President George W. Bush took some heat during the campaign for not being up on his world geography or particularly astute in foreign-policy matters. I'd suggest that the major pillar of his domestic policy, education, become an important thrust of his foreign policy as well.
The greatest threats to peace today are poverty, illiteracy and disease.
These are problems not for armies but for educators. Secretary of State Colin Powell has said that ``America stands ready to help any country that wishes to join the democratic world.'' Most of Latin America already has joined this world.
However, it is not a simple equation: democratic, or not. In many countries, democracy remains fragile, too much control is vested in the hands of the military, and most of the population is still desperately poor.
If democracy fails to satisfy basic needs and to raise the standard of living of the impoverished masses, then it becomes all too easy for dictators to dismiss democracy and use force and deception to implement their own agendas. If we wish to keep democracy strong throughout Latin America and all over the developing world, we must make sure that democracy is delivering the goods. Our surest bet is to educate our children.
Along with education reform, Bush is committed to expanding free trade in the hemisphere, which is essential to strengthening our economies, thereby raising living standards and helping to consolidate democracy. For free trade to make good on these potential benefits, however, educational levels in our part of the world must be raised. Technology training must be drastically improved. The benefits of doing this would not be limited to developing countries but also would touch the United States in the form of stronger trading partners, new markets and an abatement of the endless tide of immigrants from our region who continue to seek opportunity in the United States after not finding any at home. To promote education abroad as well as at home, Bush should create an International Education Brigade as a special project of the Peace Corps. Attaching it to an already-existing infrastructure would mean that no new bureaucracy would be created and would keep the program streamlined. Through an International Education Brigade, Americans would be sent to the developing world to help improve our youth's education and our workers' technical skills.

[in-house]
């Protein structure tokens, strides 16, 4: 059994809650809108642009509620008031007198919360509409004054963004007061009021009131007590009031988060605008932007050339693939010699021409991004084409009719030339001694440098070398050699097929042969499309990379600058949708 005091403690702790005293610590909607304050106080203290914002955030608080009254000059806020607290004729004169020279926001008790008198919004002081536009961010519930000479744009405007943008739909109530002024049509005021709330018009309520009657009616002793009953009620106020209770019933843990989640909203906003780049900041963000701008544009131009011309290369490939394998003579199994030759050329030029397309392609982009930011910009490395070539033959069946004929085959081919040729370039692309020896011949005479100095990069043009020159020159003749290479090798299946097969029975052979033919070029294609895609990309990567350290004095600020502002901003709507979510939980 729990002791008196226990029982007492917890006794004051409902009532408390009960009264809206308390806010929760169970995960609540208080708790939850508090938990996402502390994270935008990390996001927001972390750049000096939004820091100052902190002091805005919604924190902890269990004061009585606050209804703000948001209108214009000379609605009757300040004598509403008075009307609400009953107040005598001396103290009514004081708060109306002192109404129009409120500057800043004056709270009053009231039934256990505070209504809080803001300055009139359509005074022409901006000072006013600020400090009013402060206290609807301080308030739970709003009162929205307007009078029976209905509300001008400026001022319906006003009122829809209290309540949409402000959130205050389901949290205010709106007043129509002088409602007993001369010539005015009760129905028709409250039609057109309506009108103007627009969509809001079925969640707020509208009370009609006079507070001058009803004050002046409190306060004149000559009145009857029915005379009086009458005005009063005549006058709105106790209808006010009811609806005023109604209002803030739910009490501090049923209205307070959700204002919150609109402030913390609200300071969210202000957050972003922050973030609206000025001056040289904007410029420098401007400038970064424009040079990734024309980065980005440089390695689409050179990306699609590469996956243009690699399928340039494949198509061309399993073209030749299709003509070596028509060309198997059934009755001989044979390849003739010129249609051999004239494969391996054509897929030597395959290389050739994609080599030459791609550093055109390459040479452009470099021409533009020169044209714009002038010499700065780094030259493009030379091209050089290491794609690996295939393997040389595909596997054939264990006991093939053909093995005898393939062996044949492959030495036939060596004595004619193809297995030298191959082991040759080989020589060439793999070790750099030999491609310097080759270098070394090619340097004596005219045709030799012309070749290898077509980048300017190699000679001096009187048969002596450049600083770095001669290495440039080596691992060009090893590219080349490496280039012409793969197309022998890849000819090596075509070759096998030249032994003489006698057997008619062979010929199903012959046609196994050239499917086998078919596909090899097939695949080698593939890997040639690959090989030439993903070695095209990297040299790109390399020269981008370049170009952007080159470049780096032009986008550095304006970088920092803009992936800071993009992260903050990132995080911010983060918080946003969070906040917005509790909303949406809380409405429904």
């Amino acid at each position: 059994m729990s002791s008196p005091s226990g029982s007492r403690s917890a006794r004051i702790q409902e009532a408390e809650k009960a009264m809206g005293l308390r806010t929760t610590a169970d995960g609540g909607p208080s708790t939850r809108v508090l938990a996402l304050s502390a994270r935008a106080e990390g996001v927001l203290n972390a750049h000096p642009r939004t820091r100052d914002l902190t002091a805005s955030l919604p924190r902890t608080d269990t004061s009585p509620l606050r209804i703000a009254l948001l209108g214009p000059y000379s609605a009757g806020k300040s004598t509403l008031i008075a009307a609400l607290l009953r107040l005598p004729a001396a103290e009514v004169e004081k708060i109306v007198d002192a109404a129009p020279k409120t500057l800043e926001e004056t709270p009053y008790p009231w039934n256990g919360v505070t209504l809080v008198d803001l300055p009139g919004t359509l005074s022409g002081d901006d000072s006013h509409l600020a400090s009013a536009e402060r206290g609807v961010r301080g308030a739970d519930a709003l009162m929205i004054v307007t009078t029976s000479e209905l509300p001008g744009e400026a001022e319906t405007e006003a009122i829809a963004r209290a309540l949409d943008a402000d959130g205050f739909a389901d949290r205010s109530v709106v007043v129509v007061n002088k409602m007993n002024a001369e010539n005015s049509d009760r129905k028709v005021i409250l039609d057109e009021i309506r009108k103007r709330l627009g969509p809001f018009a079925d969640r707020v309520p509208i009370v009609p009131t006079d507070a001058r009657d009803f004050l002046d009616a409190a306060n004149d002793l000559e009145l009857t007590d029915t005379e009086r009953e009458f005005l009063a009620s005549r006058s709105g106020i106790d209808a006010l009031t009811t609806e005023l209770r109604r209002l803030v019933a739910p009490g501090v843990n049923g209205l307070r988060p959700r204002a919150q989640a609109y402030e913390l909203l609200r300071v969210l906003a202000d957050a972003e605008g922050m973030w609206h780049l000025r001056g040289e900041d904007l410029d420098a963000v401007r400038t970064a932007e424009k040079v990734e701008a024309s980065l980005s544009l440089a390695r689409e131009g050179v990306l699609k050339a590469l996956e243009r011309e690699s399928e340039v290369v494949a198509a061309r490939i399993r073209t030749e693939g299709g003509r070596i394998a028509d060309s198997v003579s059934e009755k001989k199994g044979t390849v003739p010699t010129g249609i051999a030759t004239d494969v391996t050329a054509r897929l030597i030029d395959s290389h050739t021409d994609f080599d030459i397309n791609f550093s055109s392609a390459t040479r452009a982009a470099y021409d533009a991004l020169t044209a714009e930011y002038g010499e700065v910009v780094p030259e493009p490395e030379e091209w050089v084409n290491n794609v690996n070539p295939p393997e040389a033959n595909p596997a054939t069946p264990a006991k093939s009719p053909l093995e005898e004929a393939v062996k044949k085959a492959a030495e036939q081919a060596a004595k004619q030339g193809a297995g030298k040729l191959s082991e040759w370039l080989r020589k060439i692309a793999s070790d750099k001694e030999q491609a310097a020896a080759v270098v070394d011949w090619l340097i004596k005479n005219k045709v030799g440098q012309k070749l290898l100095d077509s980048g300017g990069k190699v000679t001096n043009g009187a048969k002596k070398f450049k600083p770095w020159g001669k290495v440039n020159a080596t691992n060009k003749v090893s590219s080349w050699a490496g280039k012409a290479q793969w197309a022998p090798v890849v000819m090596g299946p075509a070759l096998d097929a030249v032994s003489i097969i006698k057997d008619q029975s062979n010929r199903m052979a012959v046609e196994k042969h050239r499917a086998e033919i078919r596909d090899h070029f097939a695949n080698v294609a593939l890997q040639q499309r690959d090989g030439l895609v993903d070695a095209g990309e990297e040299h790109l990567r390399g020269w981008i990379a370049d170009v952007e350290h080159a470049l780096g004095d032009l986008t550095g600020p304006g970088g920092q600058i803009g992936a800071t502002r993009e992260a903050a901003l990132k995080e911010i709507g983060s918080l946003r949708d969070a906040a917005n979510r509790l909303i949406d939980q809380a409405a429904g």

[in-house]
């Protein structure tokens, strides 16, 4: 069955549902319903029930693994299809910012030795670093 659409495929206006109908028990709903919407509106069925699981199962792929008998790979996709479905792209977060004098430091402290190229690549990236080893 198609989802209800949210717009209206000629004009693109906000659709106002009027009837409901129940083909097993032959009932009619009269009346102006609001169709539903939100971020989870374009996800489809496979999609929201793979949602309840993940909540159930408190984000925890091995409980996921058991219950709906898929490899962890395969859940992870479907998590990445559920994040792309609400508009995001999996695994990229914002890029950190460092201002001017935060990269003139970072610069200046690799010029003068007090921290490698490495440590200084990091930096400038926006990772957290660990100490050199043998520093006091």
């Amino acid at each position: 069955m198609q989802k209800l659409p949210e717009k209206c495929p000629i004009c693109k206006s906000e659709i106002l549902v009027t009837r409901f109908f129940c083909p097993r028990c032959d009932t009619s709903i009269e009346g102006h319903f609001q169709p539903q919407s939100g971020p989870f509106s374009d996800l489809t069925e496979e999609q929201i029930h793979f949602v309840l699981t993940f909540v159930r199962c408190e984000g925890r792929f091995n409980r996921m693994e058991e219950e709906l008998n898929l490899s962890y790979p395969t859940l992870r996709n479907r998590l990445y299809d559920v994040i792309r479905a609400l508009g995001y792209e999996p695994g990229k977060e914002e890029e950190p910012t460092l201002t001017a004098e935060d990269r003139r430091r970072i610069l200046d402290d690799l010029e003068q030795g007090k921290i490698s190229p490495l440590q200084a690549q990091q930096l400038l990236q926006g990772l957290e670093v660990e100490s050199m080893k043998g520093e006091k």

The brigade would not replace local teachers but rather complement and enhance the instruction of vital topics such as English, computers, math, science, literacy and civics. If the developing world is to make a positive contribution to our planet's common future, we need the training and education to do so. Knowing of Bush's heartfelt commitment to education and his strong belief in the power of volunteerism and individual goodwill, I believe that this program would be a perfect complement to his domestic education initiatives.
The program's cost would be but a small fraction of the resources devoted to sending military aid during our civil wars of the 1980s. Given that we have silenced the guns and are striving toward sustainable democracy and free-market economies, is it not now time to invest in the lives, rather than the deaths, of millions of Latin Americans?
We do not expect the U.S. government to solve the problems that plague our region. That is our responsibility. We do, however, ask that the American people and government never forget that our problems are also their problems. Our future is also their future. We are interdependent as never before, and sharing the precious resource of education would be an investment in a much-brighter future for all.
Oscar Arias, a former president of Costa Rica, is the 1987 Nobel Peace Laureate.
Copyright 2001 Miami Herald